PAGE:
March 23, 2015

By: Jeff Chu, FastCo. Works HPE Matter

LiveU’s backpack-size technology is revolutionizing the production of live video by aggregating cellular bandwidth and turning it into a transmitting platform that can send a live feed to the studio.


At an Israeli-league soccer game in 2006, Avi Cohen started talking with a TV-news director friend about the cost and complexity of transmitting live events. The gas-guzzling satellite trucks parked outside every stadium cost thousands of dollars a day to run. “I told him there was a more efficient way to do this,” says Cohen. “More efficient and lower cost.” He just had to figure it out—and over the next year or so, he did, building a kit that replaced the trucks and satellites with backpack-size technology that exploited existing cellular networks.

Cohen, who had previously worked in R&D at Intel and Motorola, timed the launch of Israel-based LiveU perfectly. Consumption of content isn’t the only thing that has gone mobile. As the company’s rapid rise shows, mobile technology is disrupting production and transmission, too.

Cohen’s solution is known as “bonded cellular.” It aggregates cellular bandwidth and turns it into the platform for transmitting a live video feed to a production studio. Without the need for costly satellite access, live broadcasting is both cheaper and more accessible.

It’s easy to see the appeal of a LiveU kit. A satellite truck costs upwards of $3,000 per day to rent and operate. LiveU’s professional-grade LU500 wireless backpack costs $2,000 per month to lease. And it weighs about five pounds, including all accessories. The simpler LU200, which can be mounted to a camera or clipped to one’s belt, weighs just a pound and costs about half that.

LiveU’s first customer was Israel’s Channel 2. The technology’s big break came when two NBC News executives visiting Israel met with some local startups, including LiveU. They decided to test LiveU’s technology beginning in mid 2008. At that time, there were significant trade-offs between picture quality and speed of transmission; the highest-quality images needed about a minute to arrive at NBC’s production facilities. But the technology was nimble enough that producers deployed LiveU backpacks for coverage of Barack Obama’s inauguration (NBC was the only network to broadcast live aboard the then-president-elect’s train tour) and for live shots from the aftermath of the devastating L’Aquila earthquake in Italy in 2009.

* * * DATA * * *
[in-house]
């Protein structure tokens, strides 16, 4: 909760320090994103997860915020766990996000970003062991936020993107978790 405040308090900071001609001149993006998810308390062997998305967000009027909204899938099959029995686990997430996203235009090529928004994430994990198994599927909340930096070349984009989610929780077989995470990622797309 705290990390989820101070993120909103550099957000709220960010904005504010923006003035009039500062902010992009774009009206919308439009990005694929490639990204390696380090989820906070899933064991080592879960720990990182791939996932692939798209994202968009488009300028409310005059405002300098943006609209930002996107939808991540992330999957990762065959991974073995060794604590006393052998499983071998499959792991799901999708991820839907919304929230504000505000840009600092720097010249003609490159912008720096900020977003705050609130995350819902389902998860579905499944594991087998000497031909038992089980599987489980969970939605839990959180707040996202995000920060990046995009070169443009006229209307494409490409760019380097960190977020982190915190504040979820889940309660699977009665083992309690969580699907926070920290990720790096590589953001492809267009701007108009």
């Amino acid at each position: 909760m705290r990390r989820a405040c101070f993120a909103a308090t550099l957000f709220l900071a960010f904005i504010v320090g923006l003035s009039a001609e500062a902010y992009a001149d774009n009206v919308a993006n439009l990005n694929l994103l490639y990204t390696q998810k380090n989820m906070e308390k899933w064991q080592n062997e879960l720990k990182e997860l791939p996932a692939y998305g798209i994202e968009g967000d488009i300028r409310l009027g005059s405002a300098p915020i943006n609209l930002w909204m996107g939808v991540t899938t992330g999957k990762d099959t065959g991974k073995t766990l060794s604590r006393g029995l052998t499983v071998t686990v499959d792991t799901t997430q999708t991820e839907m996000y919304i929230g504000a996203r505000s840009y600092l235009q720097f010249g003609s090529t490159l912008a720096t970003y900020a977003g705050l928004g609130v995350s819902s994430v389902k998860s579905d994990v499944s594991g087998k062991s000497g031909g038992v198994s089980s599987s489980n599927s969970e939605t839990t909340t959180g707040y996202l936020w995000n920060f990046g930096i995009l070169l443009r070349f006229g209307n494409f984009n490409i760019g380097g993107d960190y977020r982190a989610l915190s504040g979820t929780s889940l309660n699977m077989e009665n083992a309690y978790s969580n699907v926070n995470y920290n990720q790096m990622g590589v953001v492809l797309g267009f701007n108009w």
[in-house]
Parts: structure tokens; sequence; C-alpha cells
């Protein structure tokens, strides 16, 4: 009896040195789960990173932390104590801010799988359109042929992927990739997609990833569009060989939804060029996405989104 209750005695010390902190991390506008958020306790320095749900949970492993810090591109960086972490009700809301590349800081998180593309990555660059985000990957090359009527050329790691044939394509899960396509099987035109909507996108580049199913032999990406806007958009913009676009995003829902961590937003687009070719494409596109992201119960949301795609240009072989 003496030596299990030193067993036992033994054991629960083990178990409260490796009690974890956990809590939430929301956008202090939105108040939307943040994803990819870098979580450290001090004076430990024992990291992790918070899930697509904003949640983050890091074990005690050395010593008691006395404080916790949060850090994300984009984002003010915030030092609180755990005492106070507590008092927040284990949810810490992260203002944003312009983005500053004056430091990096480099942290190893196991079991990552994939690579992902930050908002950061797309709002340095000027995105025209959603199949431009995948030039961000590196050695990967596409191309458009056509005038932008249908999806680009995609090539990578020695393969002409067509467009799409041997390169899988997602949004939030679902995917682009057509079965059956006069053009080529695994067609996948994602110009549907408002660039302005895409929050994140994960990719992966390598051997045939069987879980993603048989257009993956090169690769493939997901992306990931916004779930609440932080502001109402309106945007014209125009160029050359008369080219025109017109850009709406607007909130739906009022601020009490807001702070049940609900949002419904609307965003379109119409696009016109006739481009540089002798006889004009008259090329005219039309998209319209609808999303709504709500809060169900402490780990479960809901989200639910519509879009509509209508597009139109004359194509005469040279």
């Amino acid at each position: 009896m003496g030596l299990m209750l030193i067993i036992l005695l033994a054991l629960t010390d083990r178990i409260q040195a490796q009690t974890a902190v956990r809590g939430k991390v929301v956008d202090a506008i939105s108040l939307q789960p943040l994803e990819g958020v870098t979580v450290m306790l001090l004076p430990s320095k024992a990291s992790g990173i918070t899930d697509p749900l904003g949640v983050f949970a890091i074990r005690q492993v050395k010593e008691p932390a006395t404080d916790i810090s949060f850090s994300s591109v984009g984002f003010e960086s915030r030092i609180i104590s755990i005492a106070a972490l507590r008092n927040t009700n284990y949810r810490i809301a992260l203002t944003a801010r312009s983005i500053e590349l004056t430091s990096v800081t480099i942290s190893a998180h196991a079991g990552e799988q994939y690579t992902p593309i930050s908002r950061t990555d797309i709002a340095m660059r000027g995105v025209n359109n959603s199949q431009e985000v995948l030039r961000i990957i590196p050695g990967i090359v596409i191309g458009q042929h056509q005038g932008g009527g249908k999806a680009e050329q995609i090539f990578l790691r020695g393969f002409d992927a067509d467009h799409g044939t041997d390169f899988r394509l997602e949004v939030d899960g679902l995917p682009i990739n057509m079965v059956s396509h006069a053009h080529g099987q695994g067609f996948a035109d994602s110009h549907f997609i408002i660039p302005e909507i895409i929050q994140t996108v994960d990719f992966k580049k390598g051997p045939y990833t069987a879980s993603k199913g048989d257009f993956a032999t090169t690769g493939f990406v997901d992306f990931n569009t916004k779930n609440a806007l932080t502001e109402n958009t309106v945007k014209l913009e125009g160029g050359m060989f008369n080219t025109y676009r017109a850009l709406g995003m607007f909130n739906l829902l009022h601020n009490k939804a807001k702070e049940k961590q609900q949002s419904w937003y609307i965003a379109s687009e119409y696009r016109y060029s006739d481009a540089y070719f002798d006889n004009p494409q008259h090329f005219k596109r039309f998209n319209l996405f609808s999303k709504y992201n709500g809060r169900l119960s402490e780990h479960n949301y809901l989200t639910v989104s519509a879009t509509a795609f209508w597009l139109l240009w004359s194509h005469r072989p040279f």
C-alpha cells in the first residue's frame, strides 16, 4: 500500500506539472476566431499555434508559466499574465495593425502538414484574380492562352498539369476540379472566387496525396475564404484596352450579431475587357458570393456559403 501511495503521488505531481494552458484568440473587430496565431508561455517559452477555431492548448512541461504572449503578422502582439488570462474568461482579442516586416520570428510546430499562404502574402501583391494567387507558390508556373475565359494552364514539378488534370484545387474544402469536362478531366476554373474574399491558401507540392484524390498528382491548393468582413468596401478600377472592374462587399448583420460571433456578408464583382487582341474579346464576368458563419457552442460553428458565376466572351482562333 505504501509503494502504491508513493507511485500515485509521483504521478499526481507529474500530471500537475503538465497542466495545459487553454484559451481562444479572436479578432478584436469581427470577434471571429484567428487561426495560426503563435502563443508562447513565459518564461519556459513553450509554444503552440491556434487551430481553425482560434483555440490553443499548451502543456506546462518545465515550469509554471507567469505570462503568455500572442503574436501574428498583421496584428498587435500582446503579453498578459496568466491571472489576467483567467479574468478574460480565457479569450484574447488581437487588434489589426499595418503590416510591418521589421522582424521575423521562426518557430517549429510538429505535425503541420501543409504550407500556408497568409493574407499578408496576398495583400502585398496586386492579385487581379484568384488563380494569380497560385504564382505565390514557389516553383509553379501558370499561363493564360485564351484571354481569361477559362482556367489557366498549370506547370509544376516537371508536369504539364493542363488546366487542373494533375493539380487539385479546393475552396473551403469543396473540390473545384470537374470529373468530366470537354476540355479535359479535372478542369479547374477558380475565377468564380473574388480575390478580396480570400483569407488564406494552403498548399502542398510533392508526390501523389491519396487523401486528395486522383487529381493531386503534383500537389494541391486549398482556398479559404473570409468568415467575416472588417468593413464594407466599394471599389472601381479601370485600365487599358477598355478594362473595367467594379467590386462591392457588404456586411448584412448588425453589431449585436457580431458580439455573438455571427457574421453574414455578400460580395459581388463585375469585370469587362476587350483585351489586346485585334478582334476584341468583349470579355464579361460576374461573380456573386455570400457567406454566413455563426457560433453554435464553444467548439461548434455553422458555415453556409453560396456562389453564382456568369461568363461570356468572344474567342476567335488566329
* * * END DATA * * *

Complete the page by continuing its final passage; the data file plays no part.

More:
LiveU’s technology has improved dramatically since then. It has introduced a powerful antenna that extends its backpack’s range far beyond that of a typical cell phone. And its appeal has been compounded by advances in the quality and reliability of the mobile networks it depends on. This also explains why the use of bonded-cellular backpacks has transformed local-TV news gathering. Cohen estimates that more than 90 percent of local stations in the United States now use some form of Internet Protocol–enabled backpack technology—and more than half are LiveU customers. (While LiveU remains the market leader, at least half a dozen other players offer variations on the technology.)

An affordable and convenient broadcast kit has also increased the viability of creating other live content. Pro sports teams use LiveU backpacks to broadcast footage from the practice field, and the technology has allowed the collegiate American Athletic Conference to offer online broadcasts of women’s basketball and track-and-field meets, which normally would go untelevised. In the South American nation of Suriname, an adventure-sports company called Tomahawk has used LiveU to produce a live fishing show from the Amazon.

Cohen and his team are still working to improve their technology, reducing latency while boosting stability and resolution. They’re also thinking about ways to extend the technology’s versatility to appeal well beyond traditional broadcasters and exploit the seemingly endless appetite for mobile video.

The scope of the opportunity is global, which Cohen realized in full force last summer, during the World Cup in Brazil. If you’d strolled the perimeter of each stadium, you would have seen backpack after LiveU backpack in action—reporters from at least 30 countries used them to beam live updates home. Whatever happened on the pitch, each report was a win for LiveU.

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Source: HPE Matter